How to Take Intelligent Risk and Become Resilient to Anything

Reid and I wrote a long post on how to take intelligent risk in your career and become resilient to anything. It contains some of my favorite material from one of the key chapters of The Start-Up of You. Leave a comment over on the 4HWW post, introduce yourself, and tell us:

– What change do you want to make in your career in the next 30-60 days? (e.g. Change jobs, ask for a raise, find a new opportunity within your company)
– How are you thinking about the risk involved in this move?

We’ll select the person who leaves the most thoughtful comment no later than 5pm PST, June 21 (Thursday), and personally invest in making that person’s next career move successful.

Here’s what we can offer:

– Over email and in a 30-minute phone call, we’ll suggest relevant opportunities, key people to meet, and provide motivational support. The initial 30-minute call will be with me (Ben), and the follow-up emails will include Reid.
– Two signed copies of The Start-Up of You.
– Your story will be highlighted in our LinkedIn Group.
– Free Linkedin Premium subscription


New to this blog? Here are some popular posts over the years.

4 comments on “How to Take Intelligent Risk and Become Resilient to Anything
  • Interesting that Tim gives credit for the ladder photo and you do not–is there a reason for that?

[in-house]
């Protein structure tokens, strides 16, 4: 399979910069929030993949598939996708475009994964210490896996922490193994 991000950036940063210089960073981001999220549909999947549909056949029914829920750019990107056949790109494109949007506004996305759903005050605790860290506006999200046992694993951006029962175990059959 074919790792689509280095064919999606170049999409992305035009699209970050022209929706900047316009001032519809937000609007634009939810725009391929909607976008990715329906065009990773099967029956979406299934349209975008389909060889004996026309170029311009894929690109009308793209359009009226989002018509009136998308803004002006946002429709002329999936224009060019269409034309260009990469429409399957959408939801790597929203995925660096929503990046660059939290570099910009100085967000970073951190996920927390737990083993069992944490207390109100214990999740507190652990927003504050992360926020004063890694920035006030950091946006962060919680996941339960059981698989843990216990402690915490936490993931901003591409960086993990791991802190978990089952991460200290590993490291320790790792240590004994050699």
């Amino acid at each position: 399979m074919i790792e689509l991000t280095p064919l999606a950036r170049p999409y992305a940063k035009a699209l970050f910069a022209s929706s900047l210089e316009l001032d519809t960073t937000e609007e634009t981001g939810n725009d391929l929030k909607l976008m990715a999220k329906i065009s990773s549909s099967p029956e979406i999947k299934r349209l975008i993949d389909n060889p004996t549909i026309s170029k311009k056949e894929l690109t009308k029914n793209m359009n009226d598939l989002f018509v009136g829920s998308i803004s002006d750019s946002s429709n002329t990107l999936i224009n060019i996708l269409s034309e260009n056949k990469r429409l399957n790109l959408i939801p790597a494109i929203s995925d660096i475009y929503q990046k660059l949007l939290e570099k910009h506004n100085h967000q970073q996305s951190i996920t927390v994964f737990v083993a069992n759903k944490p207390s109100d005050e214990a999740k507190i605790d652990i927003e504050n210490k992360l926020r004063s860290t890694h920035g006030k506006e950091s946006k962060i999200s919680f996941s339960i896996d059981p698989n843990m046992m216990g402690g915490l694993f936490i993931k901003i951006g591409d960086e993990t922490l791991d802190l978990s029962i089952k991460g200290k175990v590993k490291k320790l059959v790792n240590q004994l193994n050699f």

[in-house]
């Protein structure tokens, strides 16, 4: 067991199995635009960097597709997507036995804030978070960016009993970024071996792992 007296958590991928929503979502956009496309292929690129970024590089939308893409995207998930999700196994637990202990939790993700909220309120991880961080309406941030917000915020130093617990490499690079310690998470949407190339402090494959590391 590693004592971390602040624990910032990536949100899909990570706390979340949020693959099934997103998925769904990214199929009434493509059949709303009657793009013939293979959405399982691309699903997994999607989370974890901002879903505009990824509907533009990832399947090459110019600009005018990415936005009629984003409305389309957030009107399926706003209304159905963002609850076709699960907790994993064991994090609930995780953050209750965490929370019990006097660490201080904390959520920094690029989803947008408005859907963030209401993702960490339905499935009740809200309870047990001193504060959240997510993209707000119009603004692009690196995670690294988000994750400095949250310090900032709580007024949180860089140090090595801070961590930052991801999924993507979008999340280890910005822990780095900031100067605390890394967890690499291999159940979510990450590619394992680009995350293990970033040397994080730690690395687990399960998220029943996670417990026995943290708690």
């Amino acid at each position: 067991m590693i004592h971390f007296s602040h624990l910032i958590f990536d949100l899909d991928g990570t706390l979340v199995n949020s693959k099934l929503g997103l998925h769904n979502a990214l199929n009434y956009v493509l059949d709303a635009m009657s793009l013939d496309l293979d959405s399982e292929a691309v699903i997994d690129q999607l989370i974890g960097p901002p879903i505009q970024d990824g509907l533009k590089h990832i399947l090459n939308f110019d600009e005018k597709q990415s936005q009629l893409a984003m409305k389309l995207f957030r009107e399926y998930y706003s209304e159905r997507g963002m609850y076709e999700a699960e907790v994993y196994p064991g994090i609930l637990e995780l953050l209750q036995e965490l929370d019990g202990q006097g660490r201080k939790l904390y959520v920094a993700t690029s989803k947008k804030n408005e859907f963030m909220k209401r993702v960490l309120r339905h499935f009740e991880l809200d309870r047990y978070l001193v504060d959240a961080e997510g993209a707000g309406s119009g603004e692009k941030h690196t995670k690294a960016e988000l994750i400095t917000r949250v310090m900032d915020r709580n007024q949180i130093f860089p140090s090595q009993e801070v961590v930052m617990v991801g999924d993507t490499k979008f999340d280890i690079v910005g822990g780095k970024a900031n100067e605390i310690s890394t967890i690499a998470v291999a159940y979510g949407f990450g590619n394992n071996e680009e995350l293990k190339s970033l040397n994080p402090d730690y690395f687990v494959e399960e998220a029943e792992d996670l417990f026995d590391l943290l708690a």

• I am currently in college. Therefore, there is the temptation to look at a career through a presentist view: that is, to start from the basis of being a college student and adjust it to fit what I imagine to be the career itself. This is self-evidently ridiculous: the career is a thing in and of itself, and an experience of weeks and decades in and of itself. So I would change the perception I have of what a career is.

  • Hi Ben,

    I loved the insights in the article. I left a comment and my story on there, but I had to look up your blog just because of your Chile experience. I was accepted yesterday for the English Opens Doors program in Chile. I’ll be volunteering as an English Teacher for 6-months. I’m leaving behind my Engineering and MBA degree to do this. I can’t find a job in US right now (I’m international) so decided to jump into the unknown instead of going back home to certainty. So, I’ll be hanging around your blog more often to read your Chilean posts and also the other interesting thoughts. Hope you get to read my comment on Tim’s blog.



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